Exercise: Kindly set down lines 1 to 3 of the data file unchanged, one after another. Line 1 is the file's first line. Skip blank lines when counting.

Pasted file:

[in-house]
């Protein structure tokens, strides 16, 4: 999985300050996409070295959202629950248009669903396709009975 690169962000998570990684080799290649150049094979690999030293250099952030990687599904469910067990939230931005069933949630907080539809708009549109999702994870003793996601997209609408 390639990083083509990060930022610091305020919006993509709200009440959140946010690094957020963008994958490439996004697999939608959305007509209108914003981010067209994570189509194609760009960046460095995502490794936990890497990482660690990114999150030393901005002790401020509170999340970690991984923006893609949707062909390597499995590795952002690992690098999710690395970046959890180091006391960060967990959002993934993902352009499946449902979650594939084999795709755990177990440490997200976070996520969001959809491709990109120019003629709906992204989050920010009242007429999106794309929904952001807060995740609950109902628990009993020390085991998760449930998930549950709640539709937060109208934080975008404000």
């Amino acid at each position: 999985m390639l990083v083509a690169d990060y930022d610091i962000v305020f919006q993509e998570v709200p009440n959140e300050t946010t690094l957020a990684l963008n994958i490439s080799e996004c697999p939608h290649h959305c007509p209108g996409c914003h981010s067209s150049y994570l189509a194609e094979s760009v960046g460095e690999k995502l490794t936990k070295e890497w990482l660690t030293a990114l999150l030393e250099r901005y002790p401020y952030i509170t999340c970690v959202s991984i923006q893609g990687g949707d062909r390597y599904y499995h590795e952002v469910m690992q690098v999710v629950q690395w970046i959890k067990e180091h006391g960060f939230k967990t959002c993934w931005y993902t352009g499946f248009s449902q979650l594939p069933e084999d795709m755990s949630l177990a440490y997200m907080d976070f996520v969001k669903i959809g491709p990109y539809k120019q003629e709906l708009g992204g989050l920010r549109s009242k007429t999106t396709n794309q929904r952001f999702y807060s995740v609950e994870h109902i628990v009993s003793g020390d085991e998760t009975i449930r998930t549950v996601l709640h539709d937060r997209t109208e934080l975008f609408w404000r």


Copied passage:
[in-house]
């Protein structure tokens, strides 16, 4: 999985300050996409070295959202629950248009669903396709009975 690169962000998570990684080799290649150049094979690999030293250099952030990687599904469910067990939230931005069933949630907080539809708009549109999702994870003793996601997209609408 390639990083083509990060930022610091305020919006993509709200009440959140946010690094957020963008994958490439996004697999939608959305007509209108914003981010067209994570189509194609760009960046460095995502490794936990890497990482660690990114999150030393901005002790401020509170999340970690991984923006893609949707062909390597499995590795952002690992690098999710690395970046959890180091006391960060967990959002993934993902352009499946449902979650594939084999795709755990177990440490997200976070996520969001959809491709990109120019003629709906992204989050920010009242007429999106794309929904952001807060995740609950109902628990009993020390085991998760449930998930549950709640539709937060109208934080975008404000």
């Amino acid at each position: 999985m390639l990083v083509a690169d990060y930022d610091i962000v305020f919006q993509e998570v709200p009440n959140e300050t946010t690094l957020a990684l963008n994958i490439s080799e996004c697999p939608h290649h959305c007509p209108g996409c914003h981010s067209s150049y994570l189509a194609e094979s760009v960046g460095e690999k995502l490794t936990k070295e890497w990482l660690t030293a990114l999150l030393e250099r901005y002790p401020y952030i509170t999340c970690v959202s991984i923006q893609g990687g949707d062909r390597y599904y499995h590795e952002v469910m690992q690098v999710v629950q690395w970046i959890k067990e180091h006391g960060f939230k967990t959002c993934w931005y993902t352009g499946f248009s449902q979650l594939p069933e084999d795709m755990s949630l177990a440490y997200m907080d976070f996520v969001k669903i959809g491709p990109y539809k120019q003629e709906l708009g992204g989050l920010r549109s009242k007429t999106t396709n794309q929904r952001f999702y807060s995740v609950e994870h109902i628990v009993s003793g020390d085991e998760t009975i449930r998930t549950v996601l709640h539709d937060r997209t109208e934080l975008f609408w404000r």